As is typical when the Left can’t win their go to tactic is to change the rules. This was done successfully last year in a number of states, including Pennsylvania, where election laws were changed in a manner that benefitted Democratic Presidential Nominee Joe Biden, but which ultimately destroyed confidence in the election outcome.
An equally important battle is being fought over the ground rules that govern the process of redrawing congressional district lines. Republicans control both chambers of the Pennsylvania legislature, Democrats see themselves at a disadvantage so their allied front groups, like so-called Fair Districts PA, have been working hard to change the process.
It is a constitutional requirement that the number of congressional districts allocated to each state must be reapportioned following the decennial census. This is to take into account population shifts among states to ensure the most equal representation possible. That has occurred and Pennsylvania has again lost one congressional district as our population has grown at a much slower rate than that of other states.
So not only must the lines be redrawn to take into consideration population shifts, but one district must be eliminated dropping Penn’s Woods to just 17 congressional seats. When the game of musical chairs stops someone is going to be left standing; the fight is now over who and where.
If you think the process through which laws are passed is fair then you must also view congressional redistricting as fair. That is because the redrawing of congressional district lines follows the exact same process: a input is gathered, a bill is drafted, the bill must win a majority of votes in both chambers of the legislature, and then it must be signed by the governor.
National Democrats attempted to wrest majority control of the Pennsylvania General Assembly from Republicans in last year’s elections directing tens of millions of dollars in out-of-state money into legislative and senate races. It was a spectacular failure as they were unable to add a net of even one seat in either chamber.
Concurrently, the Left had been agitating to change the redistricting process by advocating for a new law that would create a “citizens commission” to redraw the lines. The commission would be appointed by the governor, who happens to be a Democrat.
Aside from the laughable assumption any citizen who might sit on such a commission would be non-partisan and neutral, the entire proposal was a solution in search of a problem and specifically designed to minimize Republican control over the process and advantage Democrats.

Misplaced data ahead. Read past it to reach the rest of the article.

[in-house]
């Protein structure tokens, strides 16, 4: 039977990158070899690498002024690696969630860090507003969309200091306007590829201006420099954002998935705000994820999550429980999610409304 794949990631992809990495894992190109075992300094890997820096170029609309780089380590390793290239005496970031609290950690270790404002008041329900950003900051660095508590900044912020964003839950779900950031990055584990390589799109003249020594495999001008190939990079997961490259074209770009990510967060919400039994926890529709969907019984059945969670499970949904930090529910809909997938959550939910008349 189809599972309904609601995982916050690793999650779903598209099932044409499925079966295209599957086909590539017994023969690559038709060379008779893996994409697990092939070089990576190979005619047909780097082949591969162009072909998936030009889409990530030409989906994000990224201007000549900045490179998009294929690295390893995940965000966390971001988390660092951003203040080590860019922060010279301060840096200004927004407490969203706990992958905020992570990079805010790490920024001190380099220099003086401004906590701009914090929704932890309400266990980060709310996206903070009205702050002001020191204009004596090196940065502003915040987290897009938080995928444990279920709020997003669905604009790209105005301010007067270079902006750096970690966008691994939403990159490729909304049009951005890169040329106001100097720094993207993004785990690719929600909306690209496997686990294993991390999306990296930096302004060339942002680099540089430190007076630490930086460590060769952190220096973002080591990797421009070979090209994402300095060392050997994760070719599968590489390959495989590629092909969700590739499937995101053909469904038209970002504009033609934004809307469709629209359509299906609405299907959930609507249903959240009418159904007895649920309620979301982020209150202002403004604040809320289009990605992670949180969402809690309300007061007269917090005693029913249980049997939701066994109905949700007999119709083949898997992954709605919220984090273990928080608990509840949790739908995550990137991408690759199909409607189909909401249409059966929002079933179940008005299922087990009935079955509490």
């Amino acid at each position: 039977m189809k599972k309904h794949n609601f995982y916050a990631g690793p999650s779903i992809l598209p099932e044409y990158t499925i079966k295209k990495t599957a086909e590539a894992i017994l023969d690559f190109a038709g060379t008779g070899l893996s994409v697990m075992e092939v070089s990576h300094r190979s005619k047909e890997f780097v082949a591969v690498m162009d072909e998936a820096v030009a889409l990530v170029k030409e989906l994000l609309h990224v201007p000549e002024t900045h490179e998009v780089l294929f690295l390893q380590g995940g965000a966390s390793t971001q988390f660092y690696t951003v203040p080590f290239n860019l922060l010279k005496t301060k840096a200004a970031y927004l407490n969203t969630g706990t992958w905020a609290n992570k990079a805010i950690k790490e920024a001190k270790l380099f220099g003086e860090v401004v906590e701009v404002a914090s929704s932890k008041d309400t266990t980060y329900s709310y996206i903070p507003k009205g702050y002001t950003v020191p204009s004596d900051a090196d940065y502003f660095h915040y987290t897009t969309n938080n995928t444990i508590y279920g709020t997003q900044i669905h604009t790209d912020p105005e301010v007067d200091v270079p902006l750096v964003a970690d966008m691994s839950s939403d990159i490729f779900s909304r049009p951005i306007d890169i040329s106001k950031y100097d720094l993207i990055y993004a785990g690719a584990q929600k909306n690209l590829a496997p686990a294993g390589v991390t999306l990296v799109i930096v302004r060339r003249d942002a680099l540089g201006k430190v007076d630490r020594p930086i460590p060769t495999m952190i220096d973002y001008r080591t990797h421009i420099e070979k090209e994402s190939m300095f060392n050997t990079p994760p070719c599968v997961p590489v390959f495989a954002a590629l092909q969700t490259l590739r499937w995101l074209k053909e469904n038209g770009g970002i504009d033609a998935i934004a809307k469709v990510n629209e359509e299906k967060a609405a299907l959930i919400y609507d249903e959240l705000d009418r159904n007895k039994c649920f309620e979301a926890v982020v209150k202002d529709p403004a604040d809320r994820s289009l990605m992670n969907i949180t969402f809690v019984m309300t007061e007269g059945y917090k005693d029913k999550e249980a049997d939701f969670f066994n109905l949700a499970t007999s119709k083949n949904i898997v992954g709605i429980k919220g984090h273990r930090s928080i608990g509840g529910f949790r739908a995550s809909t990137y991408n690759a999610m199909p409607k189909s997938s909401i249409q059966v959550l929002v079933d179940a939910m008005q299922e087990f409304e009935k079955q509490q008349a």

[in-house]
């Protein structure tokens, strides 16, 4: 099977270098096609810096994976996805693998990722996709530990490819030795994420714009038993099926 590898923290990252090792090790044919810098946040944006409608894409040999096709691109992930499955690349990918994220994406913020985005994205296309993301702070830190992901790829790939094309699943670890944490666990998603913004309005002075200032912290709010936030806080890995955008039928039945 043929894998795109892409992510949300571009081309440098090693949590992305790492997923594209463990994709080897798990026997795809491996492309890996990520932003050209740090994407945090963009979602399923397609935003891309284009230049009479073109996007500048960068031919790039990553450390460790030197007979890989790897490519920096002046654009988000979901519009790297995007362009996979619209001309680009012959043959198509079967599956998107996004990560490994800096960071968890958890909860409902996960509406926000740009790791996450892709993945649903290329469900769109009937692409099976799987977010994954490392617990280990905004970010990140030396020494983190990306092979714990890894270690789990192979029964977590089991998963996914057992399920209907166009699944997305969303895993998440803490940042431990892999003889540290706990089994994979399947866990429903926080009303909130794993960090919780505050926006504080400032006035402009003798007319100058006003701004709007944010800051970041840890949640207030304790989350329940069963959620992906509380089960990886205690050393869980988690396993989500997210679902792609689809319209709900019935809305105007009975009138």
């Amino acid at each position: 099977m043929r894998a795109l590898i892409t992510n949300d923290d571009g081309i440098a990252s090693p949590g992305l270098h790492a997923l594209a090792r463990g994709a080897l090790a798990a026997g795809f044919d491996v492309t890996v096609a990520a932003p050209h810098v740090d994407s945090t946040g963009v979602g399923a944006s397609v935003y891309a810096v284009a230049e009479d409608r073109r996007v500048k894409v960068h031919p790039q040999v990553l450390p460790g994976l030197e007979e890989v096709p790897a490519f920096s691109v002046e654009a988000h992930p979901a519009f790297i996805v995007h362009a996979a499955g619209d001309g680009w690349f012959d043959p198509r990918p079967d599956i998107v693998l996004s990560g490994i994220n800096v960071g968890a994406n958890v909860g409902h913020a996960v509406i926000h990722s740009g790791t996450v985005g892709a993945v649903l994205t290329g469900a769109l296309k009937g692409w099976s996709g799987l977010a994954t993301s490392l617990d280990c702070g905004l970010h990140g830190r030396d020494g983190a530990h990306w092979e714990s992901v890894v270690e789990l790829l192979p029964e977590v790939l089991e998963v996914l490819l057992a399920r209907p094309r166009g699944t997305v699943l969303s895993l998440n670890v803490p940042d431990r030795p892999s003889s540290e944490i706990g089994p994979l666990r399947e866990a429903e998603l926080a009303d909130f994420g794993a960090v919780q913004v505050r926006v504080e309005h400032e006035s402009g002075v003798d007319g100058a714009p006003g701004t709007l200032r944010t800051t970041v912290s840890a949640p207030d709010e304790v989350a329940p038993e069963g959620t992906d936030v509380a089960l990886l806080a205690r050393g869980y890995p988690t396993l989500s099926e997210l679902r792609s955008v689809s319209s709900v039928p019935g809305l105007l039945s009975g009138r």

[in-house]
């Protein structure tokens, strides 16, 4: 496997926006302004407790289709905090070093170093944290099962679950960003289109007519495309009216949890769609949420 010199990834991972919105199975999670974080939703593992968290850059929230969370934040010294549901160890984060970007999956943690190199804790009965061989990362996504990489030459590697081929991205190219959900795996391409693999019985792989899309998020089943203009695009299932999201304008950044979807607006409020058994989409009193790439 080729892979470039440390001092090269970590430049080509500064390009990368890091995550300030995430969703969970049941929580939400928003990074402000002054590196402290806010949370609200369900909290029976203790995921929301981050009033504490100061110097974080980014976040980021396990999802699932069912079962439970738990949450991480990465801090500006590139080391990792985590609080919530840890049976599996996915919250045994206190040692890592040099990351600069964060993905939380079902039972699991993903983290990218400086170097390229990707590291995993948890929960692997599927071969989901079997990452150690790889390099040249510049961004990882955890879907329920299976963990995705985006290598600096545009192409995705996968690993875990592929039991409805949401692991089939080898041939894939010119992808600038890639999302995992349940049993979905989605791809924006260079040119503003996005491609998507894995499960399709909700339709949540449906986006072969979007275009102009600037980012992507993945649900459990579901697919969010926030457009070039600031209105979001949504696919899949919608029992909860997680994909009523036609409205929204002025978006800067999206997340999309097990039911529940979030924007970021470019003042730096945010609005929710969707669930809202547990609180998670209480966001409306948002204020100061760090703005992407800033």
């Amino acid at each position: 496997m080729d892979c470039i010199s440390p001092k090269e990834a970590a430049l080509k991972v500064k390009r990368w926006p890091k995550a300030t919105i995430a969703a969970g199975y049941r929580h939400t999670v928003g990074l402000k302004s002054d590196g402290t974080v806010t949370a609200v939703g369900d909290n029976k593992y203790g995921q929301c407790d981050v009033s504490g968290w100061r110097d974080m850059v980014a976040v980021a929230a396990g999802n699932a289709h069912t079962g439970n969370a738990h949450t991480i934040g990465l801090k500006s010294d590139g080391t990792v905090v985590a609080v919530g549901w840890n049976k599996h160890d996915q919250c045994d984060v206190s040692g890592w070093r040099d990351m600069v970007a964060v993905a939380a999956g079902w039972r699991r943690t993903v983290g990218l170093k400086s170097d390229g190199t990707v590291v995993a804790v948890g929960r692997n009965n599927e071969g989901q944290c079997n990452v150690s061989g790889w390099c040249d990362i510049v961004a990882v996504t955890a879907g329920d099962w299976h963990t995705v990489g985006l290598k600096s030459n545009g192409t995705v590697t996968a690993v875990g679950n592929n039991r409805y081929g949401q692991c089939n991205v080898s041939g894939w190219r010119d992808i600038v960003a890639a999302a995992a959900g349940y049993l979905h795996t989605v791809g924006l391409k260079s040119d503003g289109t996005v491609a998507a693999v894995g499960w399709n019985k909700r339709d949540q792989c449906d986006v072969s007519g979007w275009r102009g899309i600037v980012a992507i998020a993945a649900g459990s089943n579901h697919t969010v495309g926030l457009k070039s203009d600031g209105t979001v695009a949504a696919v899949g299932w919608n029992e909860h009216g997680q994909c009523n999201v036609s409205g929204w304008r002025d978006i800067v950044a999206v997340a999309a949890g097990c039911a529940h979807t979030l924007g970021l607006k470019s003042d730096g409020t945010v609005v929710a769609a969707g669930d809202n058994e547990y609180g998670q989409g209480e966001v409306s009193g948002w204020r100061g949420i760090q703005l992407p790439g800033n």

Fortunately that has not happened and with the granular data needed to begin the line drawing process expected to be released by the census bureau next month the General Assembly is preparing to do its duty. How that will unfold was outlined last week by legislative leaders.
“The House Republican Caucus has said we are committed to a fair, open and legal process to draw new district lines to preserve our ideal of ‘one person, one vote,’” said state House Majority Leader Kerry Benninghoff (R-Center/Mifflin) in announcing a series of public hearings that began this month in Harrisburg and which will extend through October in all areas of the commonwealth. Additionally, a website www.PaRedistricting.com has been launched so the public can submit comments electronically. The website also gives individuals the ability to submit their own proposed redistricting map.
For their part, state senators have also pledged to hold an open and transparent process. Ultimately, after public input has been gathered, a proposed map will be put to a vote in both chambers and sent to Governor Tom Wolf – a Democrat – for signature.
Lurking in the background, however, is the Pennsylvania Supreme Court. Following the 2020 census new districts were drawn and passed by the legislature in a bi-partisan vote. The new map initially survived legal challenges before the high court. But, after three highly political activist justices were elected in 2015 the court accepted a case challenging the map, ruled it unconstitutional and then, in an unconstitutional act of its own, imposed a new congressional district map by judicial fiat. The result was a net three seat gain by Democrats.
Bottom line: the congressional redistricting process will proceed under the time-honored, constitutional process used in past years with a Republican-controlled legislature committed to public input and transparency. In the end, it remains to be seen whether Governor Tom Wolf and/or the state Supreme Court hijacks the process for partisan political gain.
(Lowman S. Henry is Chairman & CEO of the Lincoln Institute and host of the weekly Lincoln Radio Journal and American Radio Journal. His e-mail address is [email protected].)
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